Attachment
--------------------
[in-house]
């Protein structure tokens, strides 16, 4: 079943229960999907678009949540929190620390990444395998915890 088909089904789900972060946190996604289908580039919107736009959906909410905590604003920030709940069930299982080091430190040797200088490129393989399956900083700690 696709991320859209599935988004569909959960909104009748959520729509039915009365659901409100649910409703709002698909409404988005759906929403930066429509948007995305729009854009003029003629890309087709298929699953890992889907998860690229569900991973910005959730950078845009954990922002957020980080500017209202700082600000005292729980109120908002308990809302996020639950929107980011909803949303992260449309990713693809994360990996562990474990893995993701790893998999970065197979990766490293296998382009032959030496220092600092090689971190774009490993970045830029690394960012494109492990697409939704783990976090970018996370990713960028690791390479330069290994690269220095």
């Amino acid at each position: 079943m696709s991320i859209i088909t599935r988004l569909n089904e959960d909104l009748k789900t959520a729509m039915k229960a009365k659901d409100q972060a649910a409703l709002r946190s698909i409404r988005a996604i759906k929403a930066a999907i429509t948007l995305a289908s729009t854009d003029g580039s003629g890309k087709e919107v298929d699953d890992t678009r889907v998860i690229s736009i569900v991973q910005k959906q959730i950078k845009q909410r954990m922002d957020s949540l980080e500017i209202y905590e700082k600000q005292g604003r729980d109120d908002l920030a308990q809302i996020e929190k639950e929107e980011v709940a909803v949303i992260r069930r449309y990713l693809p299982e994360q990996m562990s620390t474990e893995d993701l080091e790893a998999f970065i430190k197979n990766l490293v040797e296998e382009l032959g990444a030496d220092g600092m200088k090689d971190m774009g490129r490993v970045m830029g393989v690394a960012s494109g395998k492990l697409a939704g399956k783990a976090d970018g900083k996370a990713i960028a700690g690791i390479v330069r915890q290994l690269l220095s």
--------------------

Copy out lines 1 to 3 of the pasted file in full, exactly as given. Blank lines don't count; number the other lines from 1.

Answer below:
[in-house]
């Protein structure tokens, strides 16, 4: 079943229960999907678009949540929190620390990444395998915890 088909089904789900972060946190996604289908580039919107736009959906909410905590604003920030709940069930299982080091430190040797200088490129393989399956900083700690 696709991320859209599935988004569909959960909104009748959520729509039915009365659901409100649910409703709002698909409404988005759906929403930066429509948007995305729009854009003029003629890309087709298929699953890992889907998860690229569900991973910005959730950078845009954990922002957020980080500017209202700082600000005292729980109120908002308990809302996020639950929107980011909803949303992260449309990713693809994360990996562990474990893995993701790893998999970065197979990766490293296998382009032959030496220092600092090689971190774009490993970045830029690394960012494109492990697409939704783990976090970018996370990713960028690791390479330069290994690269220095």
């Amino acid at each position: 079943m696709s991320i859209i088909t599935r988004l569909n089904e959960d909104l009748k789900t959520a729509m039915k229960a009365k659901d409100q972060a649910a409703l709002r946190s698909i409404r988005a996604i759906k929403a930066a999907i429509t948007l995305a289908s729009t854009d003029g580039s003629g890309k087709e919107v298929d699953d890992t678009r889907v998860i690229s736009i569900v991973q910005k959906q959730i950078k845009q909410r954990m922002d957020s949540l980080e500017i209202y905590e700082k600000q005292g604003r729980d109120d908002l920030a308990q809302i996020e929190k639950e929107e980011v709940a909803v949303i992260r069930r449309y990713l693809p299982e994360q990996m562990s620390t474990e893995d993701l080091e790893a998999f970065i430190k197979n990766l490293v040797e296998e382009l032959g990444a030496d220092g600092m200088k090689d971190m774009g490129r490993v970045m830029g393989v690394a960012s494109g395998k492990l697409a939704g399956k783990a976090d970018g900083k996370a990713i960028a700690g690791i390479v330069r915890q290994l690269l220095s």